"We've got a graduate architect on our team who would modify the kits, because most of them are U.S. or European, and then we would change them to reflect the architecture here. And some of those kits we could use for Quebec City, some of them we could use for the Niagara-on-the-Lake," he said.

"When they first started that's how they worked. Now they make everything from from scratch, so they design it on the computer, the computer then transfers the file to the laser cut engraver and the 3D printer and prints out and cuts the various pieces that are needed to put together the structure. And then they paint it and they weather it and they put interiors in it. And they do that 100 times better job that I would be able to do."

The first step, he said, is choosing what landmarks to include.

"Although we've got 50,000 square feet, we don't have enough space to show everything. So we have to pick and choose. And this is where the graduate architect comes in," he said.

The Little Niagara portion, he said, goes from Old Town Niagara-on-the-Lake, up to Queenston Heights and then into Niagara Falls.

Then from there it gets discussed what should go into the smaller "blocks" of the exhibit.

For Niagara-on-the-Lake, he said his team consulted the NOTL Chamber of Commerce and visited several stores to decide what needed to be included, such as Greaves, the Shaw Festival, the clock tower cenotaph and the Prince of Wales.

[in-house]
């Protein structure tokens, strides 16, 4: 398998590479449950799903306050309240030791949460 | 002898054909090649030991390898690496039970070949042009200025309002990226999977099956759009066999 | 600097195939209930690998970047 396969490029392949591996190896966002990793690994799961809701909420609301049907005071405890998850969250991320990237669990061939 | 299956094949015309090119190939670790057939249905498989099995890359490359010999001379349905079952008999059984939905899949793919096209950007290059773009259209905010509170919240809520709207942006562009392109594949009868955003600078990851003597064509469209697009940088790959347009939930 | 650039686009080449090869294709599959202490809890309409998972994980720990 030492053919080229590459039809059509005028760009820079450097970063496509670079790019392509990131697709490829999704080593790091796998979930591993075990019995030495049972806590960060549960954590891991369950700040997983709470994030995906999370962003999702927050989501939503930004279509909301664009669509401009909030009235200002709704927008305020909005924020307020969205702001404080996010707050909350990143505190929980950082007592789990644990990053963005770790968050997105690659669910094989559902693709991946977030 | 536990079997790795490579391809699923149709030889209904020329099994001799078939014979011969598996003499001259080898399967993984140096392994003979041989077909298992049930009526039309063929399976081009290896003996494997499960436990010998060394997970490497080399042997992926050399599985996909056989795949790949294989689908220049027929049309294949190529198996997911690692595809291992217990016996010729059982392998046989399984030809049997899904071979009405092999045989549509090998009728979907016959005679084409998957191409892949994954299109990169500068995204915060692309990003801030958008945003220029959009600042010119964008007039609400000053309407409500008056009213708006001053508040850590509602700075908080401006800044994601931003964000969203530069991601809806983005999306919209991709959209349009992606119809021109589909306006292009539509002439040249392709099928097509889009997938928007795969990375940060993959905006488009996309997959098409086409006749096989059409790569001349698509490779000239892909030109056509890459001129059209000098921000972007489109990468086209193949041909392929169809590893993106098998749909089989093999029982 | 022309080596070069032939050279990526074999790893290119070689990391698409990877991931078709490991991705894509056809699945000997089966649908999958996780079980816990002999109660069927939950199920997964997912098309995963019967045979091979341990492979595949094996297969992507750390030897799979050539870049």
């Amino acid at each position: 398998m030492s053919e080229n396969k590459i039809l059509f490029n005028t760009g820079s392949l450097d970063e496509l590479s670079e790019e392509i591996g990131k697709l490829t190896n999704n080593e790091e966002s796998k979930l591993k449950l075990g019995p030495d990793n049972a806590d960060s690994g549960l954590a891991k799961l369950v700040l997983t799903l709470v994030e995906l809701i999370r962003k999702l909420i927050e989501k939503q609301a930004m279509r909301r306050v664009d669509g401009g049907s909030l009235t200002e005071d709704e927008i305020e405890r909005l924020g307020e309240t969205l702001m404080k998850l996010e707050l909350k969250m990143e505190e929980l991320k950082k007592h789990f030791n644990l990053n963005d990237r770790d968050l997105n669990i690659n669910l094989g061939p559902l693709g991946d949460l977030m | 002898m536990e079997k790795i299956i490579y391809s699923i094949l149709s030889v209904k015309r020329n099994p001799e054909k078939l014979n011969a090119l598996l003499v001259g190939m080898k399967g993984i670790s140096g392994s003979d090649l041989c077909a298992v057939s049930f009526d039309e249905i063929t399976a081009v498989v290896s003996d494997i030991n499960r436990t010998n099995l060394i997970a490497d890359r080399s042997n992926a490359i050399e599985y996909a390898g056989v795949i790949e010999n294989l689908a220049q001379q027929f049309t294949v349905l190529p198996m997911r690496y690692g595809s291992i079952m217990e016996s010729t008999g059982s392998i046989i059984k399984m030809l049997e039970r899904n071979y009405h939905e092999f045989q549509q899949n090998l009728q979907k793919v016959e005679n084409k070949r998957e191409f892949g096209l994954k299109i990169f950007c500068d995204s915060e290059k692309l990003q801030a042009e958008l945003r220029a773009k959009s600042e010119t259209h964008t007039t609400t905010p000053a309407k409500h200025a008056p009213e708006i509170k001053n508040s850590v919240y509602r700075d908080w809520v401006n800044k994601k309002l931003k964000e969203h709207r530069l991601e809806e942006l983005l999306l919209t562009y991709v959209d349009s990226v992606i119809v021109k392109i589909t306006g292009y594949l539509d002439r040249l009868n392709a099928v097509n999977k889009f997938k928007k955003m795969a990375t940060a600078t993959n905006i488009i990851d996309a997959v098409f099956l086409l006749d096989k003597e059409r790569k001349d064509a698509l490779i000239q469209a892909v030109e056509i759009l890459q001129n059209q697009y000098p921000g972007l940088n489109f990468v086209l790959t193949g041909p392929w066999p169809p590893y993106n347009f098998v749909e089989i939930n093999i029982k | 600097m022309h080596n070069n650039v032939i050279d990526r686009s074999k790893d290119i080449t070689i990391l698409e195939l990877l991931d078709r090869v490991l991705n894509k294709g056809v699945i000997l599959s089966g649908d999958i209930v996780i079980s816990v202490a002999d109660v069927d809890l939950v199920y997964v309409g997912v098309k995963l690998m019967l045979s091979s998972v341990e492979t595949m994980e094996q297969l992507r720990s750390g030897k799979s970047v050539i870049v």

Some of the buildings are also cut open so guests can look inside, such as the Royal George Theatre and the Niagara Apothecary.

He said the models aren't designed "right to the last detail," but it gives a sense and a feel for the town.

"People have told us, 'Oh, that looks exactly like what it is when you walk down Niagara-on-the-Lake.' "

The Niagara-on-the-Lake portion is structured around the downtown core of the historic Old Town, near the iconic clock tower cenotaph.

The whole Little Canada attraction is a two-hour experience that offers scenery, soundscapes, animated features and moving cars, trains and boats that all operate on a 15-minute day cycle. At sunset, thousands of tiny lights illuminate the display.

The attraction is open to the public at 10 Dundas St. E. across from Yonge-Dundas Square. Tickets to the attraction come with a visitor guide and scavenger hunt, challenging guests to pay attention to the intricate details of the displays.

Guests can visit five Canadian destinations including Little Niagara, Little Toronto, Little Golden Horseshoe, Little Ottawa and Petit Québec. A sixth destination, Little North, is under construction.

Visitors also can become part of the exhibit by stepping inside the "Littization Station" and striking a pose, where 128 cameras take a 360-degree instantaneous photo to create a 3D three-quarter-inch model of them. Guests then choose from a list of locations in the little destinations where their Little Me can be placed.

For an additional cost, a second Little Me will be mailed to you to display at home.

Tickets can be purchased at little-canada.ca.